Spread by e-mail, Web sites and plain old-fashioned word-of-mouth, new words bounce around English faster than dictionary editors--or anyone else--can track.
Often, people come up with new terms to fill what dictionary editor Erin McKean calls English's "semantic gaps," where a word could exist but does not.
Many of the terms arise as pure whimsy. Others are sure signs of the times, such as "e-dress," an e-mail address.
Most made-up words never gain wide circulation, but every now and then one emerges with staying power.
"You never know," says McKean, a senior editor with Oxford University Press-USA. After a recent article about McKean, readers sent in words they have made up or noticed being used.
Linguistic legs or not, here is a sampling:
Cellicide (cell-a-cide) n . Killing of pedestrians, cyclists, motorists and passengers in accidents caused by drivers distracted by use of their cell phones. Cellicidal--adj.--Duane Carlson, Chicago.
Chillaxing (chill-axing) n. Chilling out and relaxing. Spotted online and heard in conversation with area teens.--Kathleen Eng, Skokie, Ill.
Frustankerous (frus-tank-er-us) adj. My wife (Olena) and I have invented a word to describe the behavior of our 11-month-old boy who, when he doesn't get what he wants, acts both frustrated and cantankerous. This behavior includes yelling, pounding fists, working up his face to cry, but also looking angry.--Robert S. Marshall, Evanston, Ill.
Chompacuted (chom-pac-uted) vt. When you get mangled and electrocuted at the same time. My friend Jesse was always scared at the elevated stations of getting hit by a train and kept saying, "I don't want to get chompacuted!" ... He is an aspiring filmmaker and plans to use it in a film someday, so maybe it will see the light of day sometime.--Brendan Walsh, Chicago.
E-dress (e-dress) n. An e-mail address. Several months ago, in the midst of retrieving/logging daily e-mail and phone messages to paper, and quite by accident, I elided the words for "e-mail address" into "e-dress." As I read it back, I thought it quite clever, and asked my co-workers if they had ever read or heard of such a term. It seems to be a natural reference to such a, now, often-used term. No one I have spoken to has seen or heard of it since I suggested it.--Karin Magnuson, Chicago.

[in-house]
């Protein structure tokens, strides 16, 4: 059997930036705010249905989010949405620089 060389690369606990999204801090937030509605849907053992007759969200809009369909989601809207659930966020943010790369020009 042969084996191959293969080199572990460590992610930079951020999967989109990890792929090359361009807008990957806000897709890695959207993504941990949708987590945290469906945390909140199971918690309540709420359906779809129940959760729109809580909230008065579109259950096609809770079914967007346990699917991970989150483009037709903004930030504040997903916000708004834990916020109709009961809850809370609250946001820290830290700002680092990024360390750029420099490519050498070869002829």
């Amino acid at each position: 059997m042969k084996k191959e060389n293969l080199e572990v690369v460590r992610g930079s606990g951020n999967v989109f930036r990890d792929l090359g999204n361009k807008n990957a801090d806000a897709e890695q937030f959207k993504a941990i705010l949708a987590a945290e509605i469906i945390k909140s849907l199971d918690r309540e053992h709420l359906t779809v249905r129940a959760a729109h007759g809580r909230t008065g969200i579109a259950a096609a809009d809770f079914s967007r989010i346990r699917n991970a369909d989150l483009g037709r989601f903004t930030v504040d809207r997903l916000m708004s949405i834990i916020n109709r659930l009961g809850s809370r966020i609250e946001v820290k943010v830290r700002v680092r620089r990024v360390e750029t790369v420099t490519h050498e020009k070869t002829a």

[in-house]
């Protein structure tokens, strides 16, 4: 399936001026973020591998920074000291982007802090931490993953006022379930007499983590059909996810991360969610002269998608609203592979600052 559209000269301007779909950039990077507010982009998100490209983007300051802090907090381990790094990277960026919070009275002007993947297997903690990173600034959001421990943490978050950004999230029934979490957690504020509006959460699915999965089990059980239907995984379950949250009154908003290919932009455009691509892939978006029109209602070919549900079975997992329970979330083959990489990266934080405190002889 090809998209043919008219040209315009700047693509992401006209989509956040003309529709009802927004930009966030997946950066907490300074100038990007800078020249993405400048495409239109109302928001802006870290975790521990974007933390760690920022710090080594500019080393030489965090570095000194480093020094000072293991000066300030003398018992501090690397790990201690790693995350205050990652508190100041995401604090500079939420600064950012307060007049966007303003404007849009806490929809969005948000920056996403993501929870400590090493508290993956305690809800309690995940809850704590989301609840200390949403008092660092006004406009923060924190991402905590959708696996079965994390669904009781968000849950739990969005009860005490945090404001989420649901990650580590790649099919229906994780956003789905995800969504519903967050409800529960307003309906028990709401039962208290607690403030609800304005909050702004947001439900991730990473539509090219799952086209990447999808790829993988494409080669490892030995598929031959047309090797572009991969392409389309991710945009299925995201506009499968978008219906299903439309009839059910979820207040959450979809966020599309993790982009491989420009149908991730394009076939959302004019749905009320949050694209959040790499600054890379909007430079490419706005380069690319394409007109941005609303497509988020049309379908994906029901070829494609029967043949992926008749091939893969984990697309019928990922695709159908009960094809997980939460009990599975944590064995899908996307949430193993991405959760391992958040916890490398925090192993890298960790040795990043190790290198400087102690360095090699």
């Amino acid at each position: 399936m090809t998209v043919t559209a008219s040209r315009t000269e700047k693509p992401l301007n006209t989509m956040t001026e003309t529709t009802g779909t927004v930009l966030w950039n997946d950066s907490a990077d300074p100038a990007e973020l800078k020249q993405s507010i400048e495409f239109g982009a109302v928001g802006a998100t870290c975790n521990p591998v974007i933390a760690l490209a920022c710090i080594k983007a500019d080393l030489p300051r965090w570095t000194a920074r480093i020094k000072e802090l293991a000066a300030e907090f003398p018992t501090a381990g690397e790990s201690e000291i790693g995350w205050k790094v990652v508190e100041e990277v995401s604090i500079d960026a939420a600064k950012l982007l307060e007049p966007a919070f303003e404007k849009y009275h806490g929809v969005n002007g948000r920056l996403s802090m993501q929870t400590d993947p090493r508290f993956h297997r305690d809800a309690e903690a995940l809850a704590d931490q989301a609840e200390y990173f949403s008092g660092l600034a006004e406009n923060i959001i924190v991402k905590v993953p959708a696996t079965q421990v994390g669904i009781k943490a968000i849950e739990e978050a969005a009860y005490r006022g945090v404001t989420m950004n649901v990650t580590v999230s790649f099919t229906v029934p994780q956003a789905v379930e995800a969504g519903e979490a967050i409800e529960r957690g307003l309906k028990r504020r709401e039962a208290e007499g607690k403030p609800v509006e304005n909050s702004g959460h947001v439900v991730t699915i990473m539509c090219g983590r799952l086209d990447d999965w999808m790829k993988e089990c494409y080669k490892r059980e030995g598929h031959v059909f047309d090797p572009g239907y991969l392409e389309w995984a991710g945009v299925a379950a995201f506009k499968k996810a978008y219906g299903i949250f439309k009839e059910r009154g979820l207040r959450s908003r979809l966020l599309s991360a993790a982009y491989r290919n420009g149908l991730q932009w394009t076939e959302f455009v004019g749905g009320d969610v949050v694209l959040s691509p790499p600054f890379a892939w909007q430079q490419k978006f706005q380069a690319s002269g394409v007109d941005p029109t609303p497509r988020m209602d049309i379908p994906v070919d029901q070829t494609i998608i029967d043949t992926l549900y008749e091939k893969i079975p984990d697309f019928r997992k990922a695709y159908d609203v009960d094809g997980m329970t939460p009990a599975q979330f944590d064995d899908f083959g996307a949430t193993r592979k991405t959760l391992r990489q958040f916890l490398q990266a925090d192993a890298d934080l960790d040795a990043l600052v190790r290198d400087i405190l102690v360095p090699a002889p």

Disenhancement (dis-en-hance-mint) n. To be used as follows: (1) When a computer company issues a new, expensive update of its software, which fixes current bugs and introduces new ones. (2) When an airline, along with some minor changes, requires 25,000 instead of 20,000 miles for a free ticket. At the present time these are called "enhancements."--Alan D. Corre, Milwaukee, Wis.
Gak (gack) n. Here's a word I made up in the '70s....It was the sound my cat made while coughing up hairballs. The word "gak" later evolved from onomatopoeia to a noun, as in "What is this gak in the sink?"--Linda M. Cain, Schaumburg, Ill.
Ginormous (gin-or-mus) adj. Uncommonly large; ridiculously out of proportion with surrounding environment; large beyond all expectations. [This] is a word I think my sister made up, but everyone who hears it begins to use it because it sounds funny and is just the perfect word to describe certain things.--Michael Page, Geneva, Ill.
Kinly (kin-lee) adj. Someone who is not blood relation, nor an in-law, but is nonetheless connected to a family. Such as my brother's in-laws ... his mother-in-law is my "kinly."--Michelle McMullin, Aurora, Ill.
Natchachuk (natch-a-chuk) v. My mom, Arlene Schau, made this word up so long ago we grew up thinking it was a real word--either Hungarian or Polish (which our mother is). Its meaning has evolved to be either "give that to me" or "let me do that."--Tim Schau, Chicago.
Shophopping (shop-hop-ping) n. As in "I refuse to go 'shophopping,' hunting sales or bargains from store to store." Going from one store to the next in search of the right fit or a flattering style qualifies too.--Joan R. Hahn, Arlington Heights, Ill.
Talkaboutable (talk-about-able) adj. Someone who is discussed, talked about, whether well known or not.--John O'Neal, Glenwood, Ill.
Verbivore (verb-I-vore) n. A word that I believe my brother Stephen Conard made up (but my friends are starting to use) is "verbivore," a noun to describe those of us who thrive on words.--Linda Conard, Springfield, Va.
Marja Mills is a staff writer for the Chicago Tribune, a Tribune company.